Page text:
European Green Deal
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On 11 December 2019, the European Commission launched the European Green Deal reinforcing the EU’s commitment to tackling climate and environmental-related challenges that is this generation’s defining task. The objective of the European Green Deal is to transform the EU into a modern, resource-efficient and competitive economy, ensuring:
- no net emissions of greenhouse gases by 2050;
- economic growth decoupled from resource use;
- no person and no place left behind.
To deliver the European Green Deal, the EU is carrying out a comprehensive package of initiatives, including policy and legislative proposals and the development and modernisation of financing instruments.
The EESC has been calling for a "Green and Social Deal", stressing the close link between the Green Deal and social justice. It is essential to hear the voice of all stakeholders in order to foster the sustainable and competitive companies of tomorrow in a healthy environment.
The European Green Deal placed a strong emphasis on investment and the financing of the green and sustainable transition. The Green Deal is Europe’s lifeline out of the COVID-19 pandemic. One third of the 1.8 trillion euro investments from the NextGenerationEU Recovery Plan, and the EU’s seven-year budget finances the European Green Deal. This boost in funding opportunities aims to turn the crisis into a transformational opportunity for the future of Europe.
The EESC plays a crucial role in monitoring the implementation of the European Green Deal initiatives and actions. The EESC prepares opinions and organises activities (see side menu on the left of this page) to ensure the EU institutions take into account the views of organised civil society and the Green Deal initiatives are coherent with the economic, social and civic circumstances on the ground.
Due to the transversal and all-encompassing nature, the European Green Deal is covered by all EESC Sections and CCMI.
In this opinion, the EESC underlines that the Action Plan on the European Pillar of Social Rights should be based on concreteness and tangibility, with actions that are measurable and accompanied by monitoring frameworks jointly agreed among relevant stakeholders and encompassing the social, environmental, and economic criteria. The EESC acknowledges the diversity and the common basis of social models across the EU. Competitiveness and higher productivity based on skills and knowledge are a sound recipe for maintaining the well-being of European societies. The EESC further believes that greater efforts can be made at EU and Member State level in the area of combating poverty, in line with the first Sustainable Development Goal under the UN 2030 Agenda.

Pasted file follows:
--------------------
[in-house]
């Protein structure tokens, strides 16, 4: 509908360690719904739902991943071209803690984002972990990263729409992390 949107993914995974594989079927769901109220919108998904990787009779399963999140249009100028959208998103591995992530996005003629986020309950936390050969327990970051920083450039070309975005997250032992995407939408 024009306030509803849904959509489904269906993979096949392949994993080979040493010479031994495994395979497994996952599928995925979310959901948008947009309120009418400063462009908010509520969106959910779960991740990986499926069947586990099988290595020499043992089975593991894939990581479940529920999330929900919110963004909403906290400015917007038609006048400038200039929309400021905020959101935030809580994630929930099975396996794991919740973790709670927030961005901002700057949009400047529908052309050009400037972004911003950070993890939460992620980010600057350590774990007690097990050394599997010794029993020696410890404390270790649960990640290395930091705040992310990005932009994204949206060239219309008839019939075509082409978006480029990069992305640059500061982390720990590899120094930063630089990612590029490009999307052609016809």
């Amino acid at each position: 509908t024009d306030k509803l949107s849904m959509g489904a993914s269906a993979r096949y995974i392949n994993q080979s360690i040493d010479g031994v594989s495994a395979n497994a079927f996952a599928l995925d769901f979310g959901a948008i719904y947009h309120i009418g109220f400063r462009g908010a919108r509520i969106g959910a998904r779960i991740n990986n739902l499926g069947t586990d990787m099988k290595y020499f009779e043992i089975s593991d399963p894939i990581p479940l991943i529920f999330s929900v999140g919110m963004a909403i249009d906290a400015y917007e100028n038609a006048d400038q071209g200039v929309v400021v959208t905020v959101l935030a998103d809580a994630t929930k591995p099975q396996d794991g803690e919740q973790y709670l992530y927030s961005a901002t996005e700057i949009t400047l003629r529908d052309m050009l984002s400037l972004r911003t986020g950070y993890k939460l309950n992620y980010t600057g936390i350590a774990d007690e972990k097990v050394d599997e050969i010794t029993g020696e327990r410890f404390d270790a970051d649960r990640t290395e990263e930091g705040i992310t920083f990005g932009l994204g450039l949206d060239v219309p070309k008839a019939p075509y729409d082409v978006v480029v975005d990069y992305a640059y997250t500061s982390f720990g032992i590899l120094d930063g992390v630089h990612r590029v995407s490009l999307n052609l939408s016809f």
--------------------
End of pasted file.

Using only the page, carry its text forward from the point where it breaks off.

In this opinion the EESC:
- Welcomes Europe's Beating Cancer Plan as a milestone in the fight against cancer and calls for a concrete roadmap for its implementation, with performance indicators, realistic timeframes and close involvement of Social Partners (SP) and Civil Society Organisations (CSO).
- Considers important that the EU and Member States ensure the availability of igh-quality, accessible healthcare infrastructure and effective support systems for patients' physical and mental well-being.
- Asks for the negative consequences caused by the COVID-19 pandemic in accessing to health services to be urgently addressed, recognising as well the supportive role SP and CSO can play in this area.
In its own-initiative opinion, the EESC examines the extent to which existing EU company law currently serves as an "expedient" for the politically-desirable Green Deal and which gaps still need to be closed, in particular regarding corporate social responsibility obligations. The opinion aims at following-up on the European Commission's initiative on due diligence and broadening the debate on sustainable corporate governance interlinking the social, environmental and economic dimensions.
The opinion, presenting EESC's position on the four proposals of the Health package published by the European Commission in November 2020, supports and welcomes these initiatives but draws the attention on some elements.
- The EU and Member States should ensure that everyone has equal access to quality, well staffed, well equipped health and social services. This is particularly important in the context of the COVID-19 pandemic which has deepened existing inequalities.
- Special attention in future EU policies should be given to healthcare workers and the need to improve working conditions, including pay, recruitment and retention, as well as their health and safety.
- The new EU health package should be combined with the roll-out of the European Pillar of Social Rights (EPSR), particularly its principles 12, 16, 17 and 18 and the Action Plan on the EPSR. It should also be part of achieving Sustainable Development Goal (SDG) 3.